• Try journaling your feelings – Make a list of reasons why the relationship did not work out and why you are better off alone at the moment. Getting things down on paper helps you process exactly what you are feeling and why. For some, other creative processes are more beneficial. If you are not a big fan of writing, for example, try making a collage or painting. Art can be extremely therapeutic and can help you process things you were not even aware that you were struggling with.
  • Avoid engaging in unhealthy distractions! – As appealing as hopping on Tinder and seeking some external validation might sound, try replacing the classic “rebound” with some healthy behaviors that will actually help you grow as an individual. Volunteer for a nonprofit or put your energy into doing something creative. Soon enough you will learn how to effectively validate yourself – until then, engage in activities that help build self-esteem and feelings of self-worth. Looking for temporary hook-ups to help ease the emotional pain generally has the opposite effect.

The Golden Rule

One of the golden rules of addiction recovery is, “Do not make any major changes within the first year of sobriety.” This applies to a wide range of things, from major career changes to entering into a new romantic relationship. When you begin participating in a 12 step program of addiction recovery, the “old-timers” (men and women who have been sober for decades) will advise you to focus on yourself and avoid getting enmeshed with anyone else until you are stable in your sobriety. This is predominantly because going through a break-up is such a significant relapse trigger. Even if you fail to heed the advice of those with ample sobriety under their belts, relapse is always avoidable. At Guardian IOP we teach our clients how to effectively avoid relapse no matter what situation they are being faced with.

Guardian IOP and Relapse Prevention

At Guardian IOP we put a very strong emphasis on the continuation of relapse prevention training. Our Intensive Outpatient Program was carefully designed by a team of experienced and compassionate professionals to make the transition from inpatient or residential rehab to sober living (and ultimately back into fully independent living) as seamless and stress-free as possible. In our IOP program, clients have the opportunity to work through relapse triggers with their peers in a safe and supportive environment. They hone healthy communication skills while offering peer support and constructive feedback. We encourage all of our clients to focus exclusively on themselves for the first year of their recovery and avoid entering into new romantic relationships. Of course, some clients come to us involved in pre-existing relationships and some of our clients enter into new relationships despite this encouragement. Regardless of what situations present themselves or what early recovery-related mistakes are made, our staff members are there to offer compassionate support and advice every single step of the way. The most important thing is that sobriety is maintained and relapse is avoided.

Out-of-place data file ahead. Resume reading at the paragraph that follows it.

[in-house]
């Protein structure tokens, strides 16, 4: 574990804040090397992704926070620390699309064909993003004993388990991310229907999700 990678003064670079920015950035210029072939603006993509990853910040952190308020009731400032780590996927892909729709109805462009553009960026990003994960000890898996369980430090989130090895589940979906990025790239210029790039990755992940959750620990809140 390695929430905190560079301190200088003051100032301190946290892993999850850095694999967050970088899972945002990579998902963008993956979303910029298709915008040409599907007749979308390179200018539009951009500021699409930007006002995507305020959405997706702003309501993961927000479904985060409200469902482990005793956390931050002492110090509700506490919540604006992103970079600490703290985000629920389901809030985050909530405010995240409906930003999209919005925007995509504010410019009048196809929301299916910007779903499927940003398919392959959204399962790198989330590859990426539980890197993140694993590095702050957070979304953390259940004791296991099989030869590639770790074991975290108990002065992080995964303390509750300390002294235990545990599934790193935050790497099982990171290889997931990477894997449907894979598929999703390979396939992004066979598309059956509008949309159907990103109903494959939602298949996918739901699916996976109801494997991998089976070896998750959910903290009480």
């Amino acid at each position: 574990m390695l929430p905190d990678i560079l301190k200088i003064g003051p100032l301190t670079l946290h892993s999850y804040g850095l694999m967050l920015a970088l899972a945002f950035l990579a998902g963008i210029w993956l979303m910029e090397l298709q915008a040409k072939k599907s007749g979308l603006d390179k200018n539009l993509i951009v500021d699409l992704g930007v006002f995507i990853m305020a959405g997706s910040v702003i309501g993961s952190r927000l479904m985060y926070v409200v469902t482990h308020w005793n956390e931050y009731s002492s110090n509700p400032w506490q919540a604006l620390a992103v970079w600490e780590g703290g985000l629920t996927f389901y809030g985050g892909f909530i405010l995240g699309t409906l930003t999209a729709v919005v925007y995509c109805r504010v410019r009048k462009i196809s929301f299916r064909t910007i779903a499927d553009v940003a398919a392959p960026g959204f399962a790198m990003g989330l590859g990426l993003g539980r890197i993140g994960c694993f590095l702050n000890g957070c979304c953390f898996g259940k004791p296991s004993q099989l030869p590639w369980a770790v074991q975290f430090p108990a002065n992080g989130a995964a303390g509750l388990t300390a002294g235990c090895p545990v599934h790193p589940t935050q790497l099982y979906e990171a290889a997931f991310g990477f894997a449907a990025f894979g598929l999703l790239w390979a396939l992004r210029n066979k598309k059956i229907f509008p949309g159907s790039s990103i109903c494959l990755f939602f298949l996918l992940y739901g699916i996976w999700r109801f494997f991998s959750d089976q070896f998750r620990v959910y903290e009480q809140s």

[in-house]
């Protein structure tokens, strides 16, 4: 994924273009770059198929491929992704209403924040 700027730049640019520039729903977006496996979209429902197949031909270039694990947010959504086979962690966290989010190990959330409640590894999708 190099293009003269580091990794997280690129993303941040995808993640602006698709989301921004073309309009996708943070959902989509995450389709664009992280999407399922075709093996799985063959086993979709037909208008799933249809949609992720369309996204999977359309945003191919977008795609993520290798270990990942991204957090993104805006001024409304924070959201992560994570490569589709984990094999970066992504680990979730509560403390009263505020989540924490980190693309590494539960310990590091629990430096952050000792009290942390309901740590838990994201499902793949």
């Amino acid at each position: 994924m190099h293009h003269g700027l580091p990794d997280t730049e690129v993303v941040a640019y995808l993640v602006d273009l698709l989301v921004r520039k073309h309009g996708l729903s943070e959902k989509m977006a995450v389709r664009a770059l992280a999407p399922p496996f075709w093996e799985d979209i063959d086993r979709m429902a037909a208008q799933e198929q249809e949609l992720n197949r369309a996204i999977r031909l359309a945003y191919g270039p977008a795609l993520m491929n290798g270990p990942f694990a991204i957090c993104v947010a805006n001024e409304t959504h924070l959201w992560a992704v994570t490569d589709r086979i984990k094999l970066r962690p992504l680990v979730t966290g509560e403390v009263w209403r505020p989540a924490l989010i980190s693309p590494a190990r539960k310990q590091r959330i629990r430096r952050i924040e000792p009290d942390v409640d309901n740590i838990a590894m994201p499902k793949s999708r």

If you have recently gone through a break-up and are struggling to stay sober, we are available to help you get through the tough times with your sobriety intact. For more information on our comprehensive and highly individualized IOP program, simply give us a call today. Our team of Treatment Advisors conduct a brief pre-assessment over the phone to determine whether or not the level of clinical care we provide best suits your unique needs. If our program is deemed to be a good fit, we set to work developing an intake plan. We look forward to speaking with you soon and helping in any way that we can.


Reviewed for accuracy by:

Anna earned her Masters of Social Work at Barry University in Miami, FL in 2017 and completed her internship in co-occurring disorders. Anna has a Bachelors of Art in Religious Studies from Naropa University and is a certified yoga and meditation instructor. Anna has received specialized training in somatic counseling with an emphasis on body-centered psychotherapy.